Innovative Mixed-Mode Cationic Exchange Sorptive Tapes Enable Accurate Detection of Opioids in Saliva Samples

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Mixed-mode cationic exchange (MCX) sorptive tapes combined with direct infusion mass spectrometry enable selective extraction and rapid analysis of cationic compounds in complex samples, such as opioids in saliva.

Researchers from the Universidad de Córdoba in Spain have made a significant breakthrough in the field of bioanalysis with the development of mixed-mode cationic exchange (MCX) sorptive tapes combined with direct infusion mass spectrometry. Led by Rafael Lucena and Soledad Cárdenas, this pioneering study focuses on accurately determining opioids, specifically methadone and tramadol, in saliva samples. The findings published in the Journal of Chromatography A have far-reaching implications for forensic and clinical applications (1).

MCX sorptive tapes consist of a solid support material functionalized with both cation exchange and hydrophobic moieties. These tapes allow for the selective extraction of cationic analytes from complex samples, such as biological fluids or environmental matrices. The extracted analytes are then directly infused into a mass spectrometer for identification and quantification, enabling rapid and sensitive analysis without the need for extensive sample preparation. This approach offers a versatile and efficient method for targeted analysis of cationic compounds in various fields, including pharmaceuticals, environmental monitoring, and clinical research.

The team of scientists successfully synthesized MCX tapes as sorptive phases for bioanalysis. These tapes were created by utilizing aluminum foil as a substrate, which was then covered with double-sided adhesive tape where the MCX particles (approximately 1.4 ± 0.2 mg) were firmly attached. The MCX particles possess unique properties that facilitate the extraction of analytes at physiological pH, taking advantage of the positive charges of both drugs while minimizing the potential co-extraction of endogenous matrix compounds.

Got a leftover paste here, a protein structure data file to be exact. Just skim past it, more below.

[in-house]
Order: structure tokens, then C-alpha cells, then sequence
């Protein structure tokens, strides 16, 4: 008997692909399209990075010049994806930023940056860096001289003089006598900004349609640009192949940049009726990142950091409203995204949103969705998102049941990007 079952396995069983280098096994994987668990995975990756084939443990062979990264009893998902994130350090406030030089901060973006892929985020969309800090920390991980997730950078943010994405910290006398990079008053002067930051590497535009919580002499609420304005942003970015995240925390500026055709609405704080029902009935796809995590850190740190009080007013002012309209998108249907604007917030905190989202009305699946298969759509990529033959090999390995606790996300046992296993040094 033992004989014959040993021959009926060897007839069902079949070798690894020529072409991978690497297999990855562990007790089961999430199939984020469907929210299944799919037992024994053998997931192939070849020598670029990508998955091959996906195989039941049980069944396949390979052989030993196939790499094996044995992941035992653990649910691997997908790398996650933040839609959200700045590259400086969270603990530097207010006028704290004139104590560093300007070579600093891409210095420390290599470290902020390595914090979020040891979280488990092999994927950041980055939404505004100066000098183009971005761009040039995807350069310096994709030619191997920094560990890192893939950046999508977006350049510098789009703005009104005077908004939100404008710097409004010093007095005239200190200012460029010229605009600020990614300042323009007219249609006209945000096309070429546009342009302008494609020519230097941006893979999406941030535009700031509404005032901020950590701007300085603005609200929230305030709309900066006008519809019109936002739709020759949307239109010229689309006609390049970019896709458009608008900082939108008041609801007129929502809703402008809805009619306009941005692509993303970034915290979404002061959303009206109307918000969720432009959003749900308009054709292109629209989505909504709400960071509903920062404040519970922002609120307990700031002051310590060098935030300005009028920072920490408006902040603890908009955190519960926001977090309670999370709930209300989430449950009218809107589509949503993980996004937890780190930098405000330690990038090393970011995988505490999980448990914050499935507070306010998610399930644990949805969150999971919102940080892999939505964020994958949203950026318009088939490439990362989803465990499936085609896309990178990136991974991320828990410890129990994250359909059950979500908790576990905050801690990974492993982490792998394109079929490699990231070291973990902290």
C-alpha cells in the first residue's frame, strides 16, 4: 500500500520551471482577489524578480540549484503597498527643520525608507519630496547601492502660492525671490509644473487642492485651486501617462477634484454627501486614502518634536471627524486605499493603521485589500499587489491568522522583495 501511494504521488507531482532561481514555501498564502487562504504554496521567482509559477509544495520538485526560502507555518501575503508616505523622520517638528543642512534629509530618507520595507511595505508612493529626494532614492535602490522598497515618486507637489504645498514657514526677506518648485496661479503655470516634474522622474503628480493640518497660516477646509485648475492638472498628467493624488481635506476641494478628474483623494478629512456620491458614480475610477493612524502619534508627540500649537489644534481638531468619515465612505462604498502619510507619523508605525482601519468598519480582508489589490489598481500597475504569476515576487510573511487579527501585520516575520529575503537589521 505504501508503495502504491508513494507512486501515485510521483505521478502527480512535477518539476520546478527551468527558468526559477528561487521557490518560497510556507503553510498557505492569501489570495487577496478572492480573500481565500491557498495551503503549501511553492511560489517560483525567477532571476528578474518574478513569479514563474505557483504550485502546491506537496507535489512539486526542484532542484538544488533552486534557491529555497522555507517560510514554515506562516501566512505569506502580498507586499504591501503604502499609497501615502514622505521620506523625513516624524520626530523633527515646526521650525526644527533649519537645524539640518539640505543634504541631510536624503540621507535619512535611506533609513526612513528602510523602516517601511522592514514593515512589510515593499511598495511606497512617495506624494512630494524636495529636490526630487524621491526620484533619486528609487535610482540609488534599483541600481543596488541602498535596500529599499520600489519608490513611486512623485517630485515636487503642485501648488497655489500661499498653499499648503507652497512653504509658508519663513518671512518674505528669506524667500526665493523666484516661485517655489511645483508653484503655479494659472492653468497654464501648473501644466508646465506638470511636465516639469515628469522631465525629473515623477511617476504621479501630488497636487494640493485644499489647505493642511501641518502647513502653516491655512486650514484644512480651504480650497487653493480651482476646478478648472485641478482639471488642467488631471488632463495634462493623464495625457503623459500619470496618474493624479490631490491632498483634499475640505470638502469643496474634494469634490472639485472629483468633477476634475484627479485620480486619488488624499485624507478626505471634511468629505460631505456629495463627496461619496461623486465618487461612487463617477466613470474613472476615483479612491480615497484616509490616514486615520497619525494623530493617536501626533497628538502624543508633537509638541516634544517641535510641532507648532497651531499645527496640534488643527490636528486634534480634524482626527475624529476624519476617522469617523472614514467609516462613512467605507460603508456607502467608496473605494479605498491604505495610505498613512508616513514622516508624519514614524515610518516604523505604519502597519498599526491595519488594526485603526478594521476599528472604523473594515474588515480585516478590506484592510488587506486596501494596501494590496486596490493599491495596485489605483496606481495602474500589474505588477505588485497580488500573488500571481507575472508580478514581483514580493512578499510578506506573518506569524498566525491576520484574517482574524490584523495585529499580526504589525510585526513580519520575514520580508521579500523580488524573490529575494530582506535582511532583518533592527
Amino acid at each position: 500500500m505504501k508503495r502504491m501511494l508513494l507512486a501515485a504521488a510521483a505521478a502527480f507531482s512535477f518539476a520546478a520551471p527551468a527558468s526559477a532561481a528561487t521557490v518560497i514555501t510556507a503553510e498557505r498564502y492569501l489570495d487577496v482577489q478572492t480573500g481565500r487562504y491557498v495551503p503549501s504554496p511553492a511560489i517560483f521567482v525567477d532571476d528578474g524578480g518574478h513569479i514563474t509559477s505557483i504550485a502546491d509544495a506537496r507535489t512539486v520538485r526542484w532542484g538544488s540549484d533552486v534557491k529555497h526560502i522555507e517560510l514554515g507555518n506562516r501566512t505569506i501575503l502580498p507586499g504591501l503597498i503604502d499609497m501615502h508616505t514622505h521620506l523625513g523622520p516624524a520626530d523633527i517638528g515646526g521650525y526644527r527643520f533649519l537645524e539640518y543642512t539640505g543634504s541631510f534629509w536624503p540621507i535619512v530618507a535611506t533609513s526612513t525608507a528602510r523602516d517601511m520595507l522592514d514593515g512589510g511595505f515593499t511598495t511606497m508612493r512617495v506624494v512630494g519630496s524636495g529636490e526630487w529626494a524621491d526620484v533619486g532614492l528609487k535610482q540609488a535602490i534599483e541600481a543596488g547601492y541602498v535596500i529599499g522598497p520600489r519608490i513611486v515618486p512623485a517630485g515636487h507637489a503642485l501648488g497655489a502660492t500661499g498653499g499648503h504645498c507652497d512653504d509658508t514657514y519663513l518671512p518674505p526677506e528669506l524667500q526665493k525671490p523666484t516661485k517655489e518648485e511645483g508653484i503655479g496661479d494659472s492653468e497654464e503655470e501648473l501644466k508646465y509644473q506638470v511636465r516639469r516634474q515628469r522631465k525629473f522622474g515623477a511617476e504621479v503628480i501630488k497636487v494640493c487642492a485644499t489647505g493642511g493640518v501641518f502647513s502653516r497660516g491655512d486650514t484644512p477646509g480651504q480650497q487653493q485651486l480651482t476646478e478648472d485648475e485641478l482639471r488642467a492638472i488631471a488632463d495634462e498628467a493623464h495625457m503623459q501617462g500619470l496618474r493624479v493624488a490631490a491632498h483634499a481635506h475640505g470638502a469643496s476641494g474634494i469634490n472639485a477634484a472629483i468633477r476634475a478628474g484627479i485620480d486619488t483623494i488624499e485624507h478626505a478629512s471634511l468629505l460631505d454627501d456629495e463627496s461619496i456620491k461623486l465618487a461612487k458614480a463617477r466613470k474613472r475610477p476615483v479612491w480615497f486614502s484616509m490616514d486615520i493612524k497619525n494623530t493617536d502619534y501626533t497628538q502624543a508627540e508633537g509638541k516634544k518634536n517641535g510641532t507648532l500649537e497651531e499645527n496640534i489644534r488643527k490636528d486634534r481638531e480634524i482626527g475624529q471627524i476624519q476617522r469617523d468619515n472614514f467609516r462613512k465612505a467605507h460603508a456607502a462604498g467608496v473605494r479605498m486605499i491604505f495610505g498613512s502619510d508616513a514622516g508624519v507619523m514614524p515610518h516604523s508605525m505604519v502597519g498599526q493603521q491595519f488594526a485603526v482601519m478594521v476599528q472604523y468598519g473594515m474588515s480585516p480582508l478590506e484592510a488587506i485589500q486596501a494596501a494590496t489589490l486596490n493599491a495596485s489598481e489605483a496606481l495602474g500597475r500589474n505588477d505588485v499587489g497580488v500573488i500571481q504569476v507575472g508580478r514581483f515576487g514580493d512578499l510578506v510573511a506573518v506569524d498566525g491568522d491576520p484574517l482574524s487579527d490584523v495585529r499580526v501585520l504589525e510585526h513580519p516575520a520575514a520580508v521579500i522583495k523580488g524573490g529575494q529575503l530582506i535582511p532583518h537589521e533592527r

To optimize the extraction process, the researchers thoroughly investigated key variables such as ionic strength, extraction time, and sample dilution. The outcomes were remarkable, with the method achieving exceptional sensitivity. The team attained detection limits as low as 3.3 μg·L−1 using direct infusion mass spectrometry as the instrumental technique. Moreover, the precision of the method, expressed as relative standard deviation, exceeded expectations, surpassing a value of 3.8%. The accuracy of the analysis, expressed as relative recoveries, exhibited a range from 83% to 113%.


Excitingly, the developed method was successfully applied to determine tramadol levels in saliva samples collected from patients undergoing medical treatment. The utilization of MCX sorptive tapes combined with direct infusion mass spectrometry demonstrated its potential in accurately quantifying opioids in a complex matrix.

The significance of this research lies in the opportunity it presents for the convenient preparation of sorptive tapes using commercially available or custom-synthesized sorbent particles. This novel approach showcases the potential for further advancements in analytical techniques, offering improved detection and monitoring of opioids in various forensic and clinical scenarios.


(1) Calero-Cañuelo, C.; Casado-Carmona, F. A.; Lucena, R.; Cárdenas, S. Mixed-mode cationic exchange sorptive tapes combined with direct infusion mass spectrometry for determining opioids in saliva samples. J. Chromatogr. A 2023, 1702, 464097. DOI: